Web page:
Robert Leroy Platzman was a chemist at the University of Chicago Metallurgical Laboratory during World War II.
He was born on August 23, 1918 to Alfred and Rose Platzman. Platzman received his B.S. from the University of Chicago in 1937 at the age of 19, and went on to receive his S.M. in Physics in 1940 and his Ph.D. in Chemistry in 1942 also from the University of Chicago.
After receiving his Ph.D., Platzman joined the work of the Metallurgical Laboratory, the group responsible for the first successful nuclear reaction in 1942. Their primary role was to design a viable method for plutonium production that could fuel a nuclear reaction.
Platzman was cautious about the consequences of nuclear weapons. On July 17, 1945, Leo Szilard sent a letter to the President attempting to avert the country’s use of an atomic bomb against Japan, which Platzman signed along with 70 other scientists from Chicago. Additionally, he was involved in establishing and publishing the Bulletin of Atomic Scientists, a journal was founded by Manhattan Project scientists who “could not remain aloof to the consequences of their work.”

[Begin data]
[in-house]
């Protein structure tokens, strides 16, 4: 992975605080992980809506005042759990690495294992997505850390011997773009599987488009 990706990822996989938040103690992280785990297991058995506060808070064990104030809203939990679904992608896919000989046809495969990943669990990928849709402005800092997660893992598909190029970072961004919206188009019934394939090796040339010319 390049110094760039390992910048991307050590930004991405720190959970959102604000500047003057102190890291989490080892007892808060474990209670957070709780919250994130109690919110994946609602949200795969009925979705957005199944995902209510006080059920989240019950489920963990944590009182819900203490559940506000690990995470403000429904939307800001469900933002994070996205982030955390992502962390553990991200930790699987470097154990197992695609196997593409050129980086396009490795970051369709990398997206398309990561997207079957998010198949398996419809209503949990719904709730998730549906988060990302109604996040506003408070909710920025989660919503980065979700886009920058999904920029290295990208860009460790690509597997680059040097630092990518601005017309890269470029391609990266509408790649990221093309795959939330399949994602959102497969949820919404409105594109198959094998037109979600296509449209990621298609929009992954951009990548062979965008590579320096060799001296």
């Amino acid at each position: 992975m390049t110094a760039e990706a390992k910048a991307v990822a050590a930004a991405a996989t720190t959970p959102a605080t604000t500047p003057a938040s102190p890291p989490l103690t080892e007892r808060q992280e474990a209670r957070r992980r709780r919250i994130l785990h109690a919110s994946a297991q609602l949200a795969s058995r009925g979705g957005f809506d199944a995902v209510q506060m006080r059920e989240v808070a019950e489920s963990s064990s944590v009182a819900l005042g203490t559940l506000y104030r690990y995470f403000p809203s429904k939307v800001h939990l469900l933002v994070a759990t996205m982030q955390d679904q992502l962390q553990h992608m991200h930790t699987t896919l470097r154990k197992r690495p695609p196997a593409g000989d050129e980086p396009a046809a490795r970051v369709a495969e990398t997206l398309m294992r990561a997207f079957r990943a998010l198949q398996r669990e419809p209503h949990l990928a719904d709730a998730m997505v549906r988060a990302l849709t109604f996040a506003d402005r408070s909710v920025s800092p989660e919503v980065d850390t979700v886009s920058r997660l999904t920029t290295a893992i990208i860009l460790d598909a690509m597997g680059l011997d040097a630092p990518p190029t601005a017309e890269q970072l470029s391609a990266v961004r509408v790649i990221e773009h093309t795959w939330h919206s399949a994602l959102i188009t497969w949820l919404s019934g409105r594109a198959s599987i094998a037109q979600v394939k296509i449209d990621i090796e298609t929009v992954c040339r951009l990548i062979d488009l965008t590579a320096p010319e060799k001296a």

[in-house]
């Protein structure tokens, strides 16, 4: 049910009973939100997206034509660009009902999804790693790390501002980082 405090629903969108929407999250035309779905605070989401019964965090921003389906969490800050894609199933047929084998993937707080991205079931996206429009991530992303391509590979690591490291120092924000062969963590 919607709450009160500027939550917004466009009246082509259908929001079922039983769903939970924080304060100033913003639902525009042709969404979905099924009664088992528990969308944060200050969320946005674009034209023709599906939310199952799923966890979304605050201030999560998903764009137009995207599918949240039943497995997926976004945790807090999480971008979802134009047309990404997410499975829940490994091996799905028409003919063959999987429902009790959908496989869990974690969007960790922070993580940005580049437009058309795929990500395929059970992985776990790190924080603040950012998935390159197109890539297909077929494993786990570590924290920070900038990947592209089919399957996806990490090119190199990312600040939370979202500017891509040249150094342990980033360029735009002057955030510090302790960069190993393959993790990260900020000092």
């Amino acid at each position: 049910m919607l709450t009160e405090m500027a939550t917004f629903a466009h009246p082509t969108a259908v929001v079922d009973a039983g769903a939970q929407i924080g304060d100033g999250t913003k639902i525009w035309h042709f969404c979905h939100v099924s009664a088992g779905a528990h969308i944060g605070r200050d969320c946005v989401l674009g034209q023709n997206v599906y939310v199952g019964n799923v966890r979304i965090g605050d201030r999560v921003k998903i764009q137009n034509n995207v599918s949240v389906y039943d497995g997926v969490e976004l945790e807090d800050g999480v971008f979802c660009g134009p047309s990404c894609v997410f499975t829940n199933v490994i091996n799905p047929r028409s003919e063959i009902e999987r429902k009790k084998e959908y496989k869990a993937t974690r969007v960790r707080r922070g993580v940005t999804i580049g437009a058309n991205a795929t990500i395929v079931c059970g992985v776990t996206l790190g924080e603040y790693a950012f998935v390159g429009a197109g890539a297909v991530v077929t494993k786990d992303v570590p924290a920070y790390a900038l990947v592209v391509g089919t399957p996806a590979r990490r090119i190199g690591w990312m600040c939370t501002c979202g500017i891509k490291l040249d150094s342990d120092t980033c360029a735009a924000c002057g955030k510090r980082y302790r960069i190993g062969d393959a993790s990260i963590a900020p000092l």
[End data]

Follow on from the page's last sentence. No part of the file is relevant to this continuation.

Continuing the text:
After the war, Platzman moved to Indiana to work as an associate professor of Physics at Purdue University from 1949-1958. He received a Guggenheim Fellowship for his work in particle physics in 1946 and 1947. In 1958, he returned to Argonne National Laboratory as a senior physicist. During this period, he was part of the Theoretical Radiological Physics section. Robert E. Rowland, a biophysicist at Argonne at this time, remembers, “He was very well respected.” In 1966, Platzman became a Professor of Chemistry and Physics at the University of Chicago.
Robert Leroy Platzman died on July 2, 1973 in Chicago, Illinois. His brother George Platzman, University of Chicago Professor of Geophysical Sciences, created the Robert L. Platzman Memorial Fellowship in his memory.